Dilemma #5: He badmouths feminism. Too many of us have been on that first date where the guy makes some derogatory reference to what boner-killers “those feminists” are. Let us hope you never give him a second date. Let us hope further that you tell him why. We wish we had. We were young then. We’re sorry.

Feminist or Not?: ‘Teen Mom’

456x3301MTV’s Teen Mom — and the show from which it evolved, 16 and Pregnant — have taken their share of blame for everything from “glamorizing” teen pregnancy (with some critics even claiming girls were getting themselves knocked up now just to be on TV) to standing by as the young mothers have abused their mates and neglected their offspring. The latter criticism is more valid than the former — we have watched as Amber punched baby daddy Gary and as Farrah let her baby fall off a bed — though producers say they’re there to make a documentary, not to interfere with the girls’ lives. But as the subjects’ lives have also become tabloid targets, questions about whether there’s really some societal good to be gleaned from what some see as an exploitative show have become both murkier and more persistent.

With the show back this week for the third season featuring original cast members Amber, Caitlynn, Farrah, and Maci, two things seem clear: These girls’ lives are more complicated than ever — and for all the series’ imperfections, it does still do a spectacular job of highlighting the massive inequalities between what young mothers face versus young fathers. Particularly for Farrah and Maci — who no longer have their kids’ dads around, for very different reasons — life is one feminist lesson after another. Farrah, who lost her boyfriend in a car accident, has been trying to make her way in the world and provide for little Sophia, but the girl can’t catch a break. She’s patched things up with her mom, who served community-service time for hitting her during a heated argument last season, but she’s still, it seems, relatively broke. (The network and the girls are mum on how or whether they’re compensated for the show, but it doesn’t seem like much given what we see.) Farrah’s trying to go to culinary school while waitressing; the stunning girl has also decided to take up modeling, which could be more lucrative, though she’s decided she needs a boob job for that. Alas, after a string of rejected loan applications to pay for the surgery, one bank approved her during last night’s season finale — which kind-of bummed me out, even though I’m rooting for the poor thing. Maci, meanwhile, can’t get her ex to pay his share of child support, but she’s still stuck trying to keep the peace between him and her new beau for the sake of her son. Plus, of course, she can’t move too far away to be with her boyfriend — because she has to share custody with her ex.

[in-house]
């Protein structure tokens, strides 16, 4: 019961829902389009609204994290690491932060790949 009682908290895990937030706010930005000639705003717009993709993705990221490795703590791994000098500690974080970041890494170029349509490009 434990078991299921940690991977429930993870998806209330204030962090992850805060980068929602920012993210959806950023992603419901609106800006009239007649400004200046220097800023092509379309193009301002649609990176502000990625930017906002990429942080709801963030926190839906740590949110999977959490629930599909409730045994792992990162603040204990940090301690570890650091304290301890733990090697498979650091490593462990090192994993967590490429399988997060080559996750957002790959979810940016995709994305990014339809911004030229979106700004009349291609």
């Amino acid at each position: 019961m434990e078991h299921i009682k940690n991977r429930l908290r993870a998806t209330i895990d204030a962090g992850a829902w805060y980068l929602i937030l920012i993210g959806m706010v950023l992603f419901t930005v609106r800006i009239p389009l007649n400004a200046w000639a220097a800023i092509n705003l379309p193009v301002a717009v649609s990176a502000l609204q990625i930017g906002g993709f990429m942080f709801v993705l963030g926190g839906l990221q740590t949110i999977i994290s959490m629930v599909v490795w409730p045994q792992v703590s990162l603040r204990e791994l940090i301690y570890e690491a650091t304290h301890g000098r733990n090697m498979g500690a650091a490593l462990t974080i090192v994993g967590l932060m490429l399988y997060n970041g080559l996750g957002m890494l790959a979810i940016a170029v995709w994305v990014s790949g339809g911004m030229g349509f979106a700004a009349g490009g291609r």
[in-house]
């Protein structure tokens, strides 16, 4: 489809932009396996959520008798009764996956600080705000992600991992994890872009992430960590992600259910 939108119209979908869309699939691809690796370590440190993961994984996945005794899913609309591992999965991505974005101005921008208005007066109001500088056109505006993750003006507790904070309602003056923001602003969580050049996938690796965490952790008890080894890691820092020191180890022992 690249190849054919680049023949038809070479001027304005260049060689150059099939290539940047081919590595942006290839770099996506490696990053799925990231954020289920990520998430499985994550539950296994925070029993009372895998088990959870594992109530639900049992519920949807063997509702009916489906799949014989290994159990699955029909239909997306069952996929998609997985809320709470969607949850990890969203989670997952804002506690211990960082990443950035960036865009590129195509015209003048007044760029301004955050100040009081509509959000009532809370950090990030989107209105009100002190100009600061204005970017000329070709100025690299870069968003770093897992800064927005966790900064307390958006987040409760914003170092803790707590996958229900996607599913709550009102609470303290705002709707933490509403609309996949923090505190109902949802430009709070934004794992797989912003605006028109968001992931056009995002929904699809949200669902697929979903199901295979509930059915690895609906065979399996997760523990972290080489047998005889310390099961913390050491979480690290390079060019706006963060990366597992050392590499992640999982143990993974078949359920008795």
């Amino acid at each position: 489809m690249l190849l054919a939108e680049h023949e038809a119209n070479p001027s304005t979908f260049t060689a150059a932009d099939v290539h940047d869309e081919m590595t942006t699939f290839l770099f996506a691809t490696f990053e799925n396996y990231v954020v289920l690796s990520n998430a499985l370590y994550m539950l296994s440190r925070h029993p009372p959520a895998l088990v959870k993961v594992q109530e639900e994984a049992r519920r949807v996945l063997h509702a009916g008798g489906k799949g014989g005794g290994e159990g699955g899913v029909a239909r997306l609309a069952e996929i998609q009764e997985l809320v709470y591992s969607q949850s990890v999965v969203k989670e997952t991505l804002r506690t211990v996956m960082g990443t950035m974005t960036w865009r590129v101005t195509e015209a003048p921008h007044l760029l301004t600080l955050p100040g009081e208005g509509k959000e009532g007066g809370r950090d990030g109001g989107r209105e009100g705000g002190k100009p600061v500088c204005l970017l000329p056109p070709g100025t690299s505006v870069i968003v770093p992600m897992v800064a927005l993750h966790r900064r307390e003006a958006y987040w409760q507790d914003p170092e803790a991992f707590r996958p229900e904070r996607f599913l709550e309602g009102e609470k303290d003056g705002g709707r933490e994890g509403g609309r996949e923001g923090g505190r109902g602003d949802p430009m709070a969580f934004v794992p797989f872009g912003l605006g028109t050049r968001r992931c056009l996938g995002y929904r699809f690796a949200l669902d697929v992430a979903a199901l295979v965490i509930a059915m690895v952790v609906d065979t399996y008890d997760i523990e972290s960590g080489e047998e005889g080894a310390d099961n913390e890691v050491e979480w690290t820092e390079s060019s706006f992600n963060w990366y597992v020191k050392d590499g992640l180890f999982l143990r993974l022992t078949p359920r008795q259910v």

Even Amber and Caitlynn, whose baby daddies are sticking with them — or trying to — are stuck with perpetual guilt: Amber for clearly not getting along (to say the least) with the father of her child, and Caitlynn for giving her baby up for adoption (a fact her mom won’t let her live down). Via Amber’s storyline last night, we also got a lesson in domestic violence as she and Gary went to a counselor, who told her that if she gets physical in front of her daughter, that little girl is more likely to become a victim of domestic violence when she grows up. That’s an important feminist message regardless of which gender is the perpetrator.

Is the show good for the girls starring in it? It’s hard to make an argument that it is. But as far as showing the realities of young motherhood, in all their stark grittiness, it sure beats Juno and The Secret Life of the American Teenager.